The cost of accommodation in Philadelphia is relatively affordable and there are various housing options available, which is part of the reason many people from nearby cities seek accommodation in Philadelphia. Expats who intend to stay for the long term tend to buy property, although most people start off by renting.
Types of accommodation in Philadelphia
The city has been a major settlement for many centuries. As a result, there's an interesting mix of architecture in Philadelphia. The first rowhouses in the US were built here and, while the original buildings aren't around anymore, similar townhouses can be found all over.
In the more affluent suburbs to the northwest, there are historic stone houses dating back to the early 20th century, 18th-century mansions, and farmhouses that have been around since the 1700s. This area is known as the Main Line and has some of the best real estate in Philadelphia for raising a family.
Expats wanting a more urban experience can choose from luxury condos in the heart of the city and trendy loft apartments in some of its safer outskirts.
Finding accommodation in Philadelphia
Those looking to buy property in Philadelphia should either have a pre-approved mortgage or proof of funds before searching for accommodation. After that, the process for buying and renting is more or less the same.
The internet is a good place to start finding accommodation in Philadelphia as there are various real estate agents, classifieds websites and local publications with property sections on their sites. Expats looking to rent in Philadelphia could also look up apartment management companies or building owners and contact them directly.
In Philadelphia, agents' fees are often paid by the seller or, in the case of rentals, they are paid a commission by the landlord. It's best to check with the agent upfront, though.
Renting accommodation in Philadelphia
The rental market in Philadelphia is presently skewed towards landlords. Aside from the seasonal influx of students that starts around July, the rest of the year sees many people moving from neighbouring cities where property is more expensive. Many don’t have the means to buy, which increases the demand for rentals and negatively impacts prices. It's still easier and more affordable to rent in Philadelphia, however, than it is in cities such as New York and Boston.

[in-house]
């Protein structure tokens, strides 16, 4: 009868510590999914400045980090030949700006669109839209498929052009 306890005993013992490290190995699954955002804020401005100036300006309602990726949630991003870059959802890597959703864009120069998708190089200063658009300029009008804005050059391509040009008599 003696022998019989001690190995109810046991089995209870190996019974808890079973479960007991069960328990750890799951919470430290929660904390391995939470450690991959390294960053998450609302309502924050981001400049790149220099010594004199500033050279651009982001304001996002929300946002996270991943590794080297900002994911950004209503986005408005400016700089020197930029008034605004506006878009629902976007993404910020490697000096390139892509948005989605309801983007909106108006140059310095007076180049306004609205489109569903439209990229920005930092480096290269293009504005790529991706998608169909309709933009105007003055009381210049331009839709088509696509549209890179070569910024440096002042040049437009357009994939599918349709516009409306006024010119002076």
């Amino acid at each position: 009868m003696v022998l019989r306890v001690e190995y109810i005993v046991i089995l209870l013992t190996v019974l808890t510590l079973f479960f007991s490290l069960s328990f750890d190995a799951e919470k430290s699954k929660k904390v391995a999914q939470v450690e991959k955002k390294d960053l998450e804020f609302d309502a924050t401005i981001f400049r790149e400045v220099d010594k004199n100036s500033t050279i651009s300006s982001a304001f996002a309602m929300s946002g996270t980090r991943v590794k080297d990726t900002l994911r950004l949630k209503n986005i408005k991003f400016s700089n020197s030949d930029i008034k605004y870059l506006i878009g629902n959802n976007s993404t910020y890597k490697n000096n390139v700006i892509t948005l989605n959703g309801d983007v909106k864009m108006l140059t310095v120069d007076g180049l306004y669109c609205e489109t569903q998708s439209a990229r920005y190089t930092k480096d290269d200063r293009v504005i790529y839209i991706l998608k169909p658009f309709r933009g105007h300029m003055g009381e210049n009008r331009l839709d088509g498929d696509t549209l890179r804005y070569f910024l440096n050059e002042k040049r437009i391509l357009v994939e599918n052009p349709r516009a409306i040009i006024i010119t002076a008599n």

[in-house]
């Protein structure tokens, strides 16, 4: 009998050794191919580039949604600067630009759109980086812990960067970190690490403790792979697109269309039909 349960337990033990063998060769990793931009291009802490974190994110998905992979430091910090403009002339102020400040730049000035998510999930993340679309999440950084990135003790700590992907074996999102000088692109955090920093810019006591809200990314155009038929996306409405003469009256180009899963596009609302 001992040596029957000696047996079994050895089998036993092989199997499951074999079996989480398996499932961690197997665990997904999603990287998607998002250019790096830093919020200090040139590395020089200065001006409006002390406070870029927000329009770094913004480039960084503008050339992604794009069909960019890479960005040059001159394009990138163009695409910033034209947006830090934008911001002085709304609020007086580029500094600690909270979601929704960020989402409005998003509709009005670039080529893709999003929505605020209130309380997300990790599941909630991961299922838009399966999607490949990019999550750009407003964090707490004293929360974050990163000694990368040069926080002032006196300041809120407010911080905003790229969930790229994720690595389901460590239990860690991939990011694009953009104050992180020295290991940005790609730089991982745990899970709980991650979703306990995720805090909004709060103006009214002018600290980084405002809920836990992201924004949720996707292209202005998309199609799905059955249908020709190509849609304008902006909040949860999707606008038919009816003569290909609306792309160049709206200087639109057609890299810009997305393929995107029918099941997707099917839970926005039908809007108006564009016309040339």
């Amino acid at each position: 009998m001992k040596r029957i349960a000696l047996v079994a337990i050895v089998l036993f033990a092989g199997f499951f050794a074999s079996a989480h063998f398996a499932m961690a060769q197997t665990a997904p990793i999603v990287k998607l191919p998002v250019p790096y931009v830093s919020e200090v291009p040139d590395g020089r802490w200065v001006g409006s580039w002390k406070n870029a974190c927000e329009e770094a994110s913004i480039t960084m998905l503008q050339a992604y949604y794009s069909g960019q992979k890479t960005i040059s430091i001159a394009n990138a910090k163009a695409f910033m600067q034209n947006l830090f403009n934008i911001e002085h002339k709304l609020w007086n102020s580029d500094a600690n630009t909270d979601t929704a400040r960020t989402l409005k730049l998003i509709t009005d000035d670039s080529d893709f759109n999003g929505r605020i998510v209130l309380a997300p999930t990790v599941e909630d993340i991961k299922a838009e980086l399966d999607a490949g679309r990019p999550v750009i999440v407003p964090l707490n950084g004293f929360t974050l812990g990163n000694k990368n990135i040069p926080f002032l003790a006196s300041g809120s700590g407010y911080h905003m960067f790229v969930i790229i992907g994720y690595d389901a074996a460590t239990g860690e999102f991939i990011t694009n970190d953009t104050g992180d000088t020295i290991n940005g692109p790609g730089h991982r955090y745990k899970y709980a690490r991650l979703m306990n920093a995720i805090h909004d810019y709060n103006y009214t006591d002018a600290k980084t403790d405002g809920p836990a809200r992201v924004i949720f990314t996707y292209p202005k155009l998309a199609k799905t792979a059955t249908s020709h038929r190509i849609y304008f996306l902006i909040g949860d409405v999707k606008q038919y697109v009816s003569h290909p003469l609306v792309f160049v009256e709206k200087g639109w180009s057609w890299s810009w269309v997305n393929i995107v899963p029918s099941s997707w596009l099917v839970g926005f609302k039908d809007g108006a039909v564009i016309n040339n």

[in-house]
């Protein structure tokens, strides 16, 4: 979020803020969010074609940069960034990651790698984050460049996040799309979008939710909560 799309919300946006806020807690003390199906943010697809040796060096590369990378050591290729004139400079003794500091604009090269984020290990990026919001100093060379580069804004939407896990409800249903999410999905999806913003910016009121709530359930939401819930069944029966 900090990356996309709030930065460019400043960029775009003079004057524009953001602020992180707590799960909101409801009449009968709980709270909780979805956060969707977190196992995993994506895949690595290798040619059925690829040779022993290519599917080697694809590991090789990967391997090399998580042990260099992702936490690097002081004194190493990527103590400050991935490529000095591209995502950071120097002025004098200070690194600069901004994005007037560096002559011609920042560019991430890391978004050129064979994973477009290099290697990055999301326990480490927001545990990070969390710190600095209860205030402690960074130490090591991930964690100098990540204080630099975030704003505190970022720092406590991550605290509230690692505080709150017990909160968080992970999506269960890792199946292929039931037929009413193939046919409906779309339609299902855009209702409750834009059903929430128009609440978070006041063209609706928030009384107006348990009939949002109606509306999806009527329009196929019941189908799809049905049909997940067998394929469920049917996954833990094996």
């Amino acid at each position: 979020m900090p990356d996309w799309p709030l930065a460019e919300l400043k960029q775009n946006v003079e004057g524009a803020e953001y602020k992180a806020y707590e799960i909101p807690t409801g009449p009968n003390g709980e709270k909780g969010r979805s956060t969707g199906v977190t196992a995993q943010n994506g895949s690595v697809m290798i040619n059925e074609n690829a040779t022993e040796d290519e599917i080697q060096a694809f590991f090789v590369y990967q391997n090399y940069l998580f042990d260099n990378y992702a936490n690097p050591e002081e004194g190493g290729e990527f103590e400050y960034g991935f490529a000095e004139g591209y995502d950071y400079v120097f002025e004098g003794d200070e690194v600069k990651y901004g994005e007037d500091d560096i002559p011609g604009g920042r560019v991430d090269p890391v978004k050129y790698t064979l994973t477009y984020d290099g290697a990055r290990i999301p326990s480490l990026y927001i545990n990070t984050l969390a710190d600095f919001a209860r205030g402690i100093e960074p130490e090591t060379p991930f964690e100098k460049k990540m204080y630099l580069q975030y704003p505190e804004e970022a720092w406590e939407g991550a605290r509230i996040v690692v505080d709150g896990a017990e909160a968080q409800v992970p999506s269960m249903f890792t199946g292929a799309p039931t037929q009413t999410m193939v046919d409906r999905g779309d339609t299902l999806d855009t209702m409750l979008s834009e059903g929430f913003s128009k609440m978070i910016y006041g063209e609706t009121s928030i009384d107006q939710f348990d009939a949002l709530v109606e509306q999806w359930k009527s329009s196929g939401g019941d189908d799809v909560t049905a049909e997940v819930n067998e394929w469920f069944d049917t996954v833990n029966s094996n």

Once a new resident has found an apartment or house they're interested in, they need to submit a rental application. This cost of this application can vary, so applicants will need to check with the landlord or rental agency. In some cases, one will also have to put down a deposit (usually the equivalent of one month's rent) to take the property off the market while the application is being processed. The application may require the applicant to submit proof of income, bank statements as well as references. During this time the landlord will most likely check the applicant's credit score and criminal record as well.
As soon as the application has been approved, the next step is to review the lease and sign the rental contract.
Leases in Philadelphia typically last for a year, but month-to-month contracts are also common. When signing the lease, be sure to read the entire contract thoroughly and ensure that any verbal assurances by landlords are put into writing.
According to the Pennsylvania landlord-tenant law, a landlord may charge a tenant the equivalent of two months' rent for the security deposit for the first year of renting and the equivalent of one month's rent during all subsequent years of renting.
Some landlords may also require tenants to take out renter's insurance.
Homeowners will have to take responsibility for all of their utility needs. The utilities that tenants are responsible for often depend on the conditions of the lease and whether it's a house or an apartment.
In general, when renting an apartment, the landlord may assume responsibility for utilities such as heating (gas or electricity) and, almost always, water. In a house, tenants are likely to be responsible for all utilities. Tenants will most often be responsible for paying for their own telephone and internet services too. Before signing a lease, expats should ensure that the terms are clear when it comes to whether or not the cost of utilities is included in the monthly rent amount.
Garbage removal and recycling
Most large properties like apartment complexes have designated trash rooms for garbage and recycling. The tenant needs to find out from the landlord where to dispose of everyday trash as well as large items like furniture.
Buying property in Philadelphia
Expats looking to stay in Philadelphia for the long term should seriously consider purchasing property. In many cases, the monthly cost of buying property in Philadelphia is cheaper than renting.
A buyer needs around 10 percent of the property’s purchasing price upfront for the down payment and closing fees. As such, the prospect of buying a house or apartment in Philadelphia depends on whether expats have sufficient funds or are pre-approved for a mortgage. Providing proof of employment in the USA is another essential part of the process.
To help with issues such as this, the first step in buying property in Philadelphia should be to choose a licensed buyer agent.
►For info on the city's transport system, see Getting Around in Philadelphia
►For advice on neighbourhoods, read Areas and Suburbs in Philadelphia
Are you an expat living in Philadelphia?
Expat Arrivals is looking for locals to contribute to this guide, and answer forum questions from others planning their move to Philadelphia. Please contact us if you'd like to contribute.
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